Advertisement

Home / India / Hanging solar fences to save jumbos in Odisha

Hanging solar fences to save jumbos in Odisha

State forest department takes initiative to reduce elephant deaths linked to trains
Solar fencing near the railway tracks at Jalahari elephant corridor in Joda of Keonjhar district in Odisha; (right) forest officials inspect the work
Solar fencing near the railway tracks at Jalahari elephant corridor in Joda of Keonjhar district in Odisha; (right) forest officials inspect the work
Telegraph pictures

Subhashish Mohanty   |   Bhubaneswar   |   Published 10.10.22, 02:01 AM

The forest department of Odisha has installed hanging solar fences along railway tracks as an experiment in a bid to prevent elephants from being mowed down by trains.

The solar fence will not harm animals but stop them from moving further ahead and force them to retreat.

Advertisement

The forest department has used this technique in the Keonjhar district. It has installed hanging solar fences for 800 metres along the railway tracks at Joda, the mineral hub of the district. It was inaugurated on Saturday.

Divisional forest officer (DFO), Keonjhar, D.D. Hanumant told The Telegraph: “This hanging solar fencing is the first of its kind being introduced by the forest department under the Management of Elephant Corridor scheme. It has come up at a cost of Rs 10 lakh at Jalahari in Joda. The solar fencing put up on electric poles is around 15 feet high and remains above 3.5 feet to 4 feet high from the ground level covering the railway track from both sides, depending on the ground level.”

He said: “When an elephant comes in contact with the fence, it will receive an electric shock of 11 volts for three microseconds. Getting the electricity, the elephant will be perturbed and stop from crossing the railway track at that point. We are hopeful this will help in reducing the number of accidents of elephants on the railway track. Besides the elephants, other animals will also not come near the track. But our prime focus is to save the elephants.”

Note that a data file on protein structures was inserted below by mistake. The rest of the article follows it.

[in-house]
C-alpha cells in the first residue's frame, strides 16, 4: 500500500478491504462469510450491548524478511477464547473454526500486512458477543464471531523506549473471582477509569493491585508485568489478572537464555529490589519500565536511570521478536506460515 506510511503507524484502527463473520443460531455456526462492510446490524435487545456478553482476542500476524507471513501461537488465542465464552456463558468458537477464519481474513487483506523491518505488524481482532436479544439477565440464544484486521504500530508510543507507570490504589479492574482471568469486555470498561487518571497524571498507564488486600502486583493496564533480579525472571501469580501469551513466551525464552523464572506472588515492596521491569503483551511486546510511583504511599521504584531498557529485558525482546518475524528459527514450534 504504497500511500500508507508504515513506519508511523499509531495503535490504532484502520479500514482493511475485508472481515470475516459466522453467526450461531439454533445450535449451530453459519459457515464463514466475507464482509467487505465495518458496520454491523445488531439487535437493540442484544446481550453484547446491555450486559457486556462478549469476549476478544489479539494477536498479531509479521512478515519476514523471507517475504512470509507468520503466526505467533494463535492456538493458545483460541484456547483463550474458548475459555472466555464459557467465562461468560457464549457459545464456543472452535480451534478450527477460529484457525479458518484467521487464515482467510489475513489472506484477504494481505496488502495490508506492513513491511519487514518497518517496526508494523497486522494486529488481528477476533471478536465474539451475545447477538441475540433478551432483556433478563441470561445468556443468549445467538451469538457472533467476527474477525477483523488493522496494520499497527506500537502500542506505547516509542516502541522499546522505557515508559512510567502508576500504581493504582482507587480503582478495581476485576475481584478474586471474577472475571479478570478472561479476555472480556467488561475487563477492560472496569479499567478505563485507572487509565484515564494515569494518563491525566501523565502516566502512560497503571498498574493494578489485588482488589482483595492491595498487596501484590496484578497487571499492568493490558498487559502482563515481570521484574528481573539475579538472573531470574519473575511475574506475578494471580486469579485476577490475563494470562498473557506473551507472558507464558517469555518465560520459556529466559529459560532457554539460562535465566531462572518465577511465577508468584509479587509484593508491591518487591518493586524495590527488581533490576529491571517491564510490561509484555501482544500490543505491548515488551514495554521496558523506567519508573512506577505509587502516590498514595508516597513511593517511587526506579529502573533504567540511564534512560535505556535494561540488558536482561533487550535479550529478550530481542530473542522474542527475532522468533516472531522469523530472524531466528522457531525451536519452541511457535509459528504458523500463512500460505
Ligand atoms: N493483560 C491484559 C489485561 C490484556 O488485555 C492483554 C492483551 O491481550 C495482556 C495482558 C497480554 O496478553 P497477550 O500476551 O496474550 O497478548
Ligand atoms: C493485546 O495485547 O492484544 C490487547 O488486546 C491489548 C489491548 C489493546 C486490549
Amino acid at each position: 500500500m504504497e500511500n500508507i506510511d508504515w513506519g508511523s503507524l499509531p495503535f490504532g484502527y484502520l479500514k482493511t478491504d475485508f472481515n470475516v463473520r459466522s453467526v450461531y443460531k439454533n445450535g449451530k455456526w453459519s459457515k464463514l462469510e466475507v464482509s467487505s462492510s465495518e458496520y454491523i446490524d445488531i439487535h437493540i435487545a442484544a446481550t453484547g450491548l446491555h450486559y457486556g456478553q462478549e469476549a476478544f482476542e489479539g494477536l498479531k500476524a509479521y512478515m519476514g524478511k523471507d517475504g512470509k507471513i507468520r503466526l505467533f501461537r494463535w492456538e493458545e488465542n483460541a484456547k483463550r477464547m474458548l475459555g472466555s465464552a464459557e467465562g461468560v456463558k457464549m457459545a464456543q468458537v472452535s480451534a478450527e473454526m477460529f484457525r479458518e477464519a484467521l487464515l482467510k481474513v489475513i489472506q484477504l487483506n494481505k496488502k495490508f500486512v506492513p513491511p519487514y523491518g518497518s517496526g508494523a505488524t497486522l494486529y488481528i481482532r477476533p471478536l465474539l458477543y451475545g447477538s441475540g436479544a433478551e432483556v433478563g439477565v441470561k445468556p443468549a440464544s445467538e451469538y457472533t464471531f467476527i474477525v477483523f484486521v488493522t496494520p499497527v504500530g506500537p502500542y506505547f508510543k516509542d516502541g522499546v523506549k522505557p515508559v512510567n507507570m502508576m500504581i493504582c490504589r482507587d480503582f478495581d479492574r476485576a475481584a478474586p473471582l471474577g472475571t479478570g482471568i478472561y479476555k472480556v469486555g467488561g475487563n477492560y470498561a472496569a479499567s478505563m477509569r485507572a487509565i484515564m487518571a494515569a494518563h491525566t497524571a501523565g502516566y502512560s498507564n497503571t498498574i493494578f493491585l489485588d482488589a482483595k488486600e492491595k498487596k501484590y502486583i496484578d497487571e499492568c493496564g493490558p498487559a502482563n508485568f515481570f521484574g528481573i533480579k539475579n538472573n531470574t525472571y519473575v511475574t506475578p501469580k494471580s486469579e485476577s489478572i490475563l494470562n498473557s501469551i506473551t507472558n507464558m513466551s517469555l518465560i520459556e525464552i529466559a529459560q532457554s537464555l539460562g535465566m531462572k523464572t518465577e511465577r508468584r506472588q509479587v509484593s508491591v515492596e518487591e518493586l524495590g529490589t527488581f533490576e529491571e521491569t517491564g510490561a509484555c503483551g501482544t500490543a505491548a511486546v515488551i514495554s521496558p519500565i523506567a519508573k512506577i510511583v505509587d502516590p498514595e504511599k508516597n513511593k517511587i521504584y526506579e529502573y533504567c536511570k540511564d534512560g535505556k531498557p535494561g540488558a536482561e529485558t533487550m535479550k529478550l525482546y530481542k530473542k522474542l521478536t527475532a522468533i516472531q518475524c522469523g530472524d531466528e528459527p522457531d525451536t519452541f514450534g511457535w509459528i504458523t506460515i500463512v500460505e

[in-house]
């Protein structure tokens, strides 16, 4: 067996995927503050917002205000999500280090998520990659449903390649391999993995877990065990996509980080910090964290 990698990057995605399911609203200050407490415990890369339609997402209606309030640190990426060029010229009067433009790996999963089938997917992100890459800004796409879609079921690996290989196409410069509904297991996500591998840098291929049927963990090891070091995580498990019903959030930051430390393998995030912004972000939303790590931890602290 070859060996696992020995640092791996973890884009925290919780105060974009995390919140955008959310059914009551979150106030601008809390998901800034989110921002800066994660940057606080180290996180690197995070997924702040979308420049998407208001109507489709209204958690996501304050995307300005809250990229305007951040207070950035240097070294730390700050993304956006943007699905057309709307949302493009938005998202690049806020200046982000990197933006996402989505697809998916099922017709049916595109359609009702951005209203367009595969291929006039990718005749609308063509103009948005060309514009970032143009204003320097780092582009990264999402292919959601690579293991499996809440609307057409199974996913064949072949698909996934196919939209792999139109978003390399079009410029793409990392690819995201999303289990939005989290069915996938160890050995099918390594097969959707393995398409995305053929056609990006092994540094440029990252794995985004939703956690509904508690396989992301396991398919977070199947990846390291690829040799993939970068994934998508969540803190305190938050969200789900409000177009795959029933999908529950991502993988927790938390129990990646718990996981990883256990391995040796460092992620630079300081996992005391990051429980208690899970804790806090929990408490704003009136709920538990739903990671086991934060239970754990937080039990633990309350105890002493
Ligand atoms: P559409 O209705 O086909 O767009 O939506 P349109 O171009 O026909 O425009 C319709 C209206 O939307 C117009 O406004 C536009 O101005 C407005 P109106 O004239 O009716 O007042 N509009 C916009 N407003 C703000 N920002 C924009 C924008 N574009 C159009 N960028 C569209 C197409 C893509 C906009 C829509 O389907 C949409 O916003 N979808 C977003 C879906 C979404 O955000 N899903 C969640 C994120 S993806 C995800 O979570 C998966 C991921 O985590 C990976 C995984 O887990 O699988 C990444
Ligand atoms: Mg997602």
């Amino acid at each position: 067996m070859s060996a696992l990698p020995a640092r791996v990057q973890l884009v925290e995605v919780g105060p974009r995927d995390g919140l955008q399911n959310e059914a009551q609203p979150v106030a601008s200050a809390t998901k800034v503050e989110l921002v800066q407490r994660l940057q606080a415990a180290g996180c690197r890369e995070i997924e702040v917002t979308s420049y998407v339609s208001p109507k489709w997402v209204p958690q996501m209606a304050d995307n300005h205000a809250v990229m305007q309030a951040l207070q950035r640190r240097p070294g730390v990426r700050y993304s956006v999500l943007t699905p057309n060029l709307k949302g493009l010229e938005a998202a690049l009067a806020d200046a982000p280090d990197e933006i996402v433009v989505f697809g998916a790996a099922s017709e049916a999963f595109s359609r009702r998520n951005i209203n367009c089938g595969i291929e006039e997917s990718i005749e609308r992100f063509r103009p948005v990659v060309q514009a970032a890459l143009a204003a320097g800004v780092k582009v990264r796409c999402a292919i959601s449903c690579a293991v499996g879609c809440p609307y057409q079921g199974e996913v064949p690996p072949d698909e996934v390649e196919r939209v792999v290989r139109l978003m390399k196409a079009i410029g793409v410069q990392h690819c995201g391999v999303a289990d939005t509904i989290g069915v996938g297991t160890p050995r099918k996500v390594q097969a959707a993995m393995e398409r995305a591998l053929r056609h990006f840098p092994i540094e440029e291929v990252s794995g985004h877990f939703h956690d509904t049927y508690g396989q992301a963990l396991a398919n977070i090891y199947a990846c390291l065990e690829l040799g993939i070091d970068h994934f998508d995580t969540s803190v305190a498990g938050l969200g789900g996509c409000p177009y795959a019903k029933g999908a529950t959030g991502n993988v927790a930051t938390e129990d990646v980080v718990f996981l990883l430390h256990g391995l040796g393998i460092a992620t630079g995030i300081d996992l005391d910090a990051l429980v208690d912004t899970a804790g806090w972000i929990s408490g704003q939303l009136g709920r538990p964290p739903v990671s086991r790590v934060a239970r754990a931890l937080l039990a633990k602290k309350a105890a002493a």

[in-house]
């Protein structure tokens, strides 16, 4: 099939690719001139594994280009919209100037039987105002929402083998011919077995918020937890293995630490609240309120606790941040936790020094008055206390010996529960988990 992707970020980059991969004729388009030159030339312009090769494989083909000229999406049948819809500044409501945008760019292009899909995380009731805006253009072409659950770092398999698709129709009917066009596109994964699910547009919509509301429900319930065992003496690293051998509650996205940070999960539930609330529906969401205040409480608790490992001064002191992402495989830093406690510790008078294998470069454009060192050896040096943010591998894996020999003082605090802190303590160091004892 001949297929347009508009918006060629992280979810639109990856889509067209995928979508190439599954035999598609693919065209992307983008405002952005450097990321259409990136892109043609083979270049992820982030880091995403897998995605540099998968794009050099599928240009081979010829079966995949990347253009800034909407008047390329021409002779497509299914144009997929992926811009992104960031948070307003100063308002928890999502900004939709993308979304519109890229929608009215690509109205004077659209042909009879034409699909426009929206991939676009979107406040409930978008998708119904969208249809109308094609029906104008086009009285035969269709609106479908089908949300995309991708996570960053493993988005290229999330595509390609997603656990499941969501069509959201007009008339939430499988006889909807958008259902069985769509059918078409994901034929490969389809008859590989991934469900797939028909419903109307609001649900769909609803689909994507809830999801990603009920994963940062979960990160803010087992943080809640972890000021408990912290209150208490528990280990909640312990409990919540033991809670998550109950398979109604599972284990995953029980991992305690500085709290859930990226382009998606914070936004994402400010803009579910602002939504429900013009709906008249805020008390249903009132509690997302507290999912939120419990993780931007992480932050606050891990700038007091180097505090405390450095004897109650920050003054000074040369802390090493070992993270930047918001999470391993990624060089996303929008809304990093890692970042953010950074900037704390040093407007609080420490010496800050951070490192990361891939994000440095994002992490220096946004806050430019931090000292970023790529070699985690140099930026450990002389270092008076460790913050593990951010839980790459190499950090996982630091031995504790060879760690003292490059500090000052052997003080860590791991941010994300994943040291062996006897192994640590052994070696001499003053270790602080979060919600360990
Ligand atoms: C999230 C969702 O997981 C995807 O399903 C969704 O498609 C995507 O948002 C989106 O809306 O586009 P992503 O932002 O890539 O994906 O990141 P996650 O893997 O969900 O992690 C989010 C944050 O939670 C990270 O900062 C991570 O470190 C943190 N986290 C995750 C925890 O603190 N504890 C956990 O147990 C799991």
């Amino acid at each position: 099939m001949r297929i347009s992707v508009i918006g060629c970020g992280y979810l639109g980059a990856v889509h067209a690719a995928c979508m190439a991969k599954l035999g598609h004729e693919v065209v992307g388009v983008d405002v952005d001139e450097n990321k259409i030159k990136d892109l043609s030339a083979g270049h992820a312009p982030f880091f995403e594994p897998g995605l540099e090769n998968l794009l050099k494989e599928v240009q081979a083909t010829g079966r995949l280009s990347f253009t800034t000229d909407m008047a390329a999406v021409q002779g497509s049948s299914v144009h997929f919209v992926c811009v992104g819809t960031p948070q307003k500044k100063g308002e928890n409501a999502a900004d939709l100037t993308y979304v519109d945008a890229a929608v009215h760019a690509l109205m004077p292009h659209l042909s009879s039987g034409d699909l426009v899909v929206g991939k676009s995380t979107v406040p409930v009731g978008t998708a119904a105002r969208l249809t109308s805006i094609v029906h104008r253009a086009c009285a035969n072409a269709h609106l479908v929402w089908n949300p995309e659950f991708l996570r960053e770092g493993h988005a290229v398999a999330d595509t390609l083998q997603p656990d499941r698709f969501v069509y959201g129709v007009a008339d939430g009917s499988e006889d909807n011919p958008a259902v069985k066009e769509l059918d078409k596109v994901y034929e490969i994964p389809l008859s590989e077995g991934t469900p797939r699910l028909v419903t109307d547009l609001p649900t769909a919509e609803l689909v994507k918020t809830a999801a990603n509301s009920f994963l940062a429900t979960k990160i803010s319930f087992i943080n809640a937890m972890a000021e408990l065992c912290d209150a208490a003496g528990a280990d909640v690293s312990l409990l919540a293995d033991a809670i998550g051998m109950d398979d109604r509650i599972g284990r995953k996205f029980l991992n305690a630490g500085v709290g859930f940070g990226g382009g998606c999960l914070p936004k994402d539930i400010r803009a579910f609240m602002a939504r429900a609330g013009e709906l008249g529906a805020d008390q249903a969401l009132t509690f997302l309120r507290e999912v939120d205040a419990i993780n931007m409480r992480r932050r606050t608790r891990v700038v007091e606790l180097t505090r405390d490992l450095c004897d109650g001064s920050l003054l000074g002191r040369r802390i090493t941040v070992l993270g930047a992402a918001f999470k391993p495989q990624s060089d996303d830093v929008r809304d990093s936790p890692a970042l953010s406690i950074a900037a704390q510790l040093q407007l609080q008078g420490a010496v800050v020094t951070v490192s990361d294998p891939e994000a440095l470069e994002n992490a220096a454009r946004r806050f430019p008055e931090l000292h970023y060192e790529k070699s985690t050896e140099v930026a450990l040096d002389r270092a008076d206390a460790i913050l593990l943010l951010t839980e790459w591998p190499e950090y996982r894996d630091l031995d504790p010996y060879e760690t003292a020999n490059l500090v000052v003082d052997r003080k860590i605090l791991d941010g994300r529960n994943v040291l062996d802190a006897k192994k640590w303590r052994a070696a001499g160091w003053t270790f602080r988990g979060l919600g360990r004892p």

The DFO said: “Our officers will constantly monitor the movements of the elephants using various modern techniques. At any point of emergency, we will coordinate with railways and save the elephants.”

The forest department has come up with the idea of installing a solar fence following the mowing down of a female elephant and two calves in May last year by a goods train in the Joda area of Keonjhar. Nearly a herd of 22 elephants were crossing the track when the accident took place.

During the last 10 years, nearly 30 elephants died on railway tracks. Keonjhar district reports the highest number of elephant deaths on the railway track, prompting the forest officials to experiment with the idea of installing a solar fence in Joda on a priority basis.

According to the state government reports, at least 80 elephants die every year in the state which has lost as many as 935 of these pachyderms between 2011-12 and 2021-22. The highest number of elephant deaths (86) was reported in 2021.

Out of 935 pachyderms killed during the period (2011-12 to 2021-22), 141 elephants died in accidents and 135 died due to electrocution. Similarly, 307 elephants died due to diseases.

Poachers killed as many as 48 elephants while 119 died of natural causes. The reasons for the death of another 131 elephants are yet to be ascertained.

Most of the electrocutions have been taking place in forested areas, near roadsides and on railway tracks. “We are aware of the issue and in touch with the railway on how to tackle this,” said an official.

In many areas, where elephant raids have been taking place and people are losing their crops and houses, vengeful villagers have been killing elephants by pulling down high voltage overhead wires and putting them in their way, said officials.



Advertisement
Advertisement
Advertisement
 
 
 
Copyright © 2020 The Telegraph. All rights reserved.